Tajfel's early research at University of Durham and University of Oxford involved examining the processes of social judgement. He believed that the cognitive processes of categorization contributed strongly to the psychological dimensions of prejudice, which went against the prevailing views of the time. Many psychologists assumed that extreme prejudice was the result of personality factors, such as authoritarianism. According to this perspective, only those with personalities that predisposed them to prejudice were likely to become bigots.[4] Tajfel believed this was mistaken. He had seen how large numbers of Germans—not just those with particular personalities—had given their support to Nazism and had held extreme views about Jews. Nazism would not have been successful without the support of "ordinary" Germans. Tajfel sought to discover whether the roots of prejudice might be found in "ordinary" processes of thinking, rather than in "extraordinary" personality types.

He conducted a series of experiments, investigating the role of categorization. One of his most notable experiments looked at the way that people judged the length of lines. He found that the imposition of a category directly affected judgements. If the lines, which were presented individually, were shown without any category label, then errors of judgement tended to be random. If the longest lines were each labelled A, and the shortest were labelled B, then the errors followed a pattern. Perceivers would tend to judge the lines of each category (whether A or B) as being more similar to each other than they were; and perceivers would judge the differences between categories as greater than they were (i.e., the differences between the longest B line and the shortest 'A' line).[5] These findings have continued to influence subsequent work on categorization and have been replicated subsequently.[6]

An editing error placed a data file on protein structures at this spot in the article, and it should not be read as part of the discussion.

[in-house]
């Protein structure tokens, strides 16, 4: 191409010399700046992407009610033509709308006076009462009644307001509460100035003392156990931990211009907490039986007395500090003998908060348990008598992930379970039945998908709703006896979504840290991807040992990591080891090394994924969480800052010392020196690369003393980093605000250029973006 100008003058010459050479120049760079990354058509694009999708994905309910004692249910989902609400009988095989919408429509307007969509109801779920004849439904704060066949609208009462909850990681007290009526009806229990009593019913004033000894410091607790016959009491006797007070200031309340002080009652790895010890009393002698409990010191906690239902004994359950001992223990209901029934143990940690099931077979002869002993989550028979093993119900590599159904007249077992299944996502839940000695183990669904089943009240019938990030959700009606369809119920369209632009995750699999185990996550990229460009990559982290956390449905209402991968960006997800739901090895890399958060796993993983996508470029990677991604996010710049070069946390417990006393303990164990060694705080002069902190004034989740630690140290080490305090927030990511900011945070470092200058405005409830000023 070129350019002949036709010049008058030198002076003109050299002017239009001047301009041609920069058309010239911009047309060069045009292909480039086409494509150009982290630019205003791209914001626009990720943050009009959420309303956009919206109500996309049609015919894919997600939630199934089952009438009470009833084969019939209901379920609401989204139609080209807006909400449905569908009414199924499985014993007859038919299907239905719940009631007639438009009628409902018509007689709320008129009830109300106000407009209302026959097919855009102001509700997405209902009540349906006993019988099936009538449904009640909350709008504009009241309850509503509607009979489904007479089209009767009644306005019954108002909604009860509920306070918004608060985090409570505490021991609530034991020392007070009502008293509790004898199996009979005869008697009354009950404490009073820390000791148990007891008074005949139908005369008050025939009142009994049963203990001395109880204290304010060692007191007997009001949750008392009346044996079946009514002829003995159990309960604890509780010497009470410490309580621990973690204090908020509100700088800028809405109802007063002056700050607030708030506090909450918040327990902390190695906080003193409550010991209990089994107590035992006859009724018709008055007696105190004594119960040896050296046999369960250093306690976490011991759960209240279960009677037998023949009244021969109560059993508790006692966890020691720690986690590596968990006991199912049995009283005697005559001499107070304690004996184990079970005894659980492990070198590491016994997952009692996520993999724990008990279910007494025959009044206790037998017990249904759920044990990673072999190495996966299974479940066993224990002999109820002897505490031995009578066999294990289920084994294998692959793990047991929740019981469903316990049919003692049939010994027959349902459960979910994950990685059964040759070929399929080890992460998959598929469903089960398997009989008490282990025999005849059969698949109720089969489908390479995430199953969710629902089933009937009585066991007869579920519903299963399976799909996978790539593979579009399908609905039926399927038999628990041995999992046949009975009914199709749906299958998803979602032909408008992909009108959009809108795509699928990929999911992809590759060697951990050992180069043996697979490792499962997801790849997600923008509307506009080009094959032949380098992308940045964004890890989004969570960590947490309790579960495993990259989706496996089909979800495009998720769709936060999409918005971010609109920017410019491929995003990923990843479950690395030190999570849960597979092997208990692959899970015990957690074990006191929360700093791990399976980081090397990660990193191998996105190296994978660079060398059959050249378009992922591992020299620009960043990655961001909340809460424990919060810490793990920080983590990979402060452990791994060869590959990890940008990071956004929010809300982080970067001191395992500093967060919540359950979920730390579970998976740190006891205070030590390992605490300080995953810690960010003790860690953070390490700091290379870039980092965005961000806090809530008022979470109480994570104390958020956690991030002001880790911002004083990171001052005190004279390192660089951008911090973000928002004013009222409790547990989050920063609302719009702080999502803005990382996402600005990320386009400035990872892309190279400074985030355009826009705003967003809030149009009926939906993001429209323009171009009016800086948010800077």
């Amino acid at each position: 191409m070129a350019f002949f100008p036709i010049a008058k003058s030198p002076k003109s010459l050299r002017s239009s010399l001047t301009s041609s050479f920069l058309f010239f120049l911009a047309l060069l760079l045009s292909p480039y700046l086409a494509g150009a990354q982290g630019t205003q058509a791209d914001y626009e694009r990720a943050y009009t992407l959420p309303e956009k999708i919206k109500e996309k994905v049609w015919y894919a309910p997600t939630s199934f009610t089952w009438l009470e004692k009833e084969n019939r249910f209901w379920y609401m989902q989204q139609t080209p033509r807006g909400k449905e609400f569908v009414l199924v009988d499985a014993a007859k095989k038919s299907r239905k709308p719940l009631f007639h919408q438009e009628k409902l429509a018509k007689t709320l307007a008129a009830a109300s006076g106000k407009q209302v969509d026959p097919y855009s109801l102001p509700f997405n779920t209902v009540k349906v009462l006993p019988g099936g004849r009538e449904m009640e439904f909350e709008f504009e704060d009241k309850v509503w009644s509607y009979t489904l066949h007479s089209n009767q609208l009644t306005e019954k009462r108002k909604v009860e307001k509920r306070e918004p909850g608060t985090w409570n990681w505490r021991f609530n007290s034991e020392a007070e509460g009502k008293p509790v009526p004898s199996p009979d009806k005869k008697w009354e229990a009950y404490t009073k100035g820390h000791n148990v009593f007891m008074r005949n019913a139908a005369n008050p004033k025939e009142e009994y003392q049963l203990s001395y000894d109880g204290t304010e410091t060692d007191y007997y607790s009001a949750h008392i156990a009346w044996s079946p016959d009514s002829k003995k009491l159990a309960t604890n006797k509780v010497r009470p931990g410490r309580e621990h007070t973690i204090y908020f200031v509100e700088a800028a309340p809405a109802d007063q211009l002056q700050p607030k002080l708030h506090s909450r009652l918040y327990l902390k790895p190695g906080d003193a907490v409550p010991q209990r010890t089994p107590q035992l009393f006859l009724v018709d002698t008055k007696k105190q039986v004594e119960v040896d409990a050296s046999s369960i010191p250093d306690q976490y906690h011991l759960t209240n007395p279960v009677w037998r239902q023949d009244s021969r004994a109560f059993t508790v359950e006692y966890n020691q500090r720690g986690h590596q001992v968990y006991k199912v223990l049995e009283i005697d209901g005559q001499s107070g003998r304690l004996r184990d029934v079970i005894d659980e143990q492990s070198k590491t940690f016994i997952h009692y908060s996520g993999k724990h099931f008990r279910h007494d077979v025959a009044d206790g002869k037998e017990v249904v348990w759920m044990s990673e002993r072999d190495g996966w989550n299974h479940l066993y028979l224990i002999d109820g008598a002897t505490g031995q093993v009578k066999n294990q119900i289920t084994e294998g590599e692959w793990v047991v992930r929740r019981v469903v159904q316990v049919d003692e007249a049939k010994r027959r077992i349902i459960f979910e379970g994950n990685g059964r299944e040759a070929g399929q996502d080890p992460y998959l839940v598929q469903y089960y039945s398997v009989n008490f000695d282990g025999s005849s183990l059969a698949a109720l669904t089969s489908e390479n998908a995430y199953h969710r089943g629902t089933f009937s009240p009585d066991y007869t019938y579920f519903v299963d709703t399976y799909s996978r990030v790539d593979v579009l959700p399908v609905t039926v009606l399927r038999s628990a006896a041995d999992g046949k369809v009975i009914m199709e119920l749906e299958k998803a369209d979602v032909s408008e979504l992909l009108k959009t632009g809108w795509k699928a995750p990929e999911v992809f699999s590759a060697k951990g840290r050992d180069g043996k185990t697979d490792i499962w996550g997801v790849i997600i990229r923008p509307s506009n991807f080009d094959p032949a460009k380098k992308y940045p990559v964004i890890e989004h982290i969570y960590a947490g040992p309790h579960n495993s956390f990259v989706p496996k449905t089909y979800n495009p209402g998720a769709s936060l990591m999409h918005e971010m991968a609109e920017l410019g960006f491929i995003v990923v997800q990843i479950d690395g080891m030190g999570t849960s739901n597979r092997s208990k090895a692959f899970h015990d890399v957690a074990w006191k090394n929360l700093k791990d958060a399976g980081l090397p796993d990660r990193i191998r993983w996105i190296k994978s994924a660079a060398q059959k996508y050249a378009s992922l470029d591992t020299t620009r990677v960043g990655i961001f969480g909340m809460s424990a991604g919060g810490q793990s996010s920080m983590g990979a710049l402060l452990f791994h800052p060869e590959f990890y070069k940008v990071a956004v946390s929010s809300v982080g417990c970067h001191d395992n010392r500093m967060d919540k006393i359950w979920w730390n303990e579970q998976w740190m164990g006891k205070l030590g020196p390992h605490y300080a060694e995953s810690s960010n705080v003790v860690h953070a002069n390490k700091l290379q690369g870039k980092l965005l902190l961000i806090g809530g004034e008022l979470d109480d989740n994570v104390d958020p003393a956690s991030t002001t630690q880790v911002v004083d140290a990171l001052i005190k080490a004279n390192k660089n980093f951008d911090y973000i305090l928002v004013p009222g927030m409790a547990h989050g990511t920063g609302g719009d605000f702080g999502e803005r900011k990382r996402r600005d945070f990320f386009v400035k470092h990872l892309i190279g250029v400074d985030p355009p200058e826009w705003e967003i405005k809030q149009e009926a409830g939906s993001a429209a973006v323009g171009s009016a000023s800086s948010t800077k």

Tajfel viewed these investigations into social judgement as being directly related to the issue of prejudice. Imposing category distinctions on lines (A and B) was like dividing the social world into different groups of people (e.g., French, Germans, British). The results of his experiments showed how cognitively deep-seated it was for perceivers to assume that all members of a certain nationality-based category (for instance, all the French or all the British) were more similar to each other than they actually were, and to assume that the members of different categories differed more than they did (for instance, to exaggerate the differences between the French and the British). In this respect, the judging of lines was similar to making stereotyped judgements about social groups. Tajfel also argued that if the categories were of value to the perceiver, then these processes of exaggeration were likely to be enhanced.

The implications of this position were profound. It meant that some of the basic psychological roots of prejudice lay not in particular personality types, but in general, "ordinary" processes of thinking, especially processes of categorising. Tajfel outlined these ideas in his article, "Cognitive Aspects of Prejudice", which was first published in 1969 and has been republished subsequently. For this article, Tajfel was awarded the first annual Gordon Allport Intergroup Relations Prize by the Society for the Psychological Study of Social Issues.[7]

Intergroup relations[edit]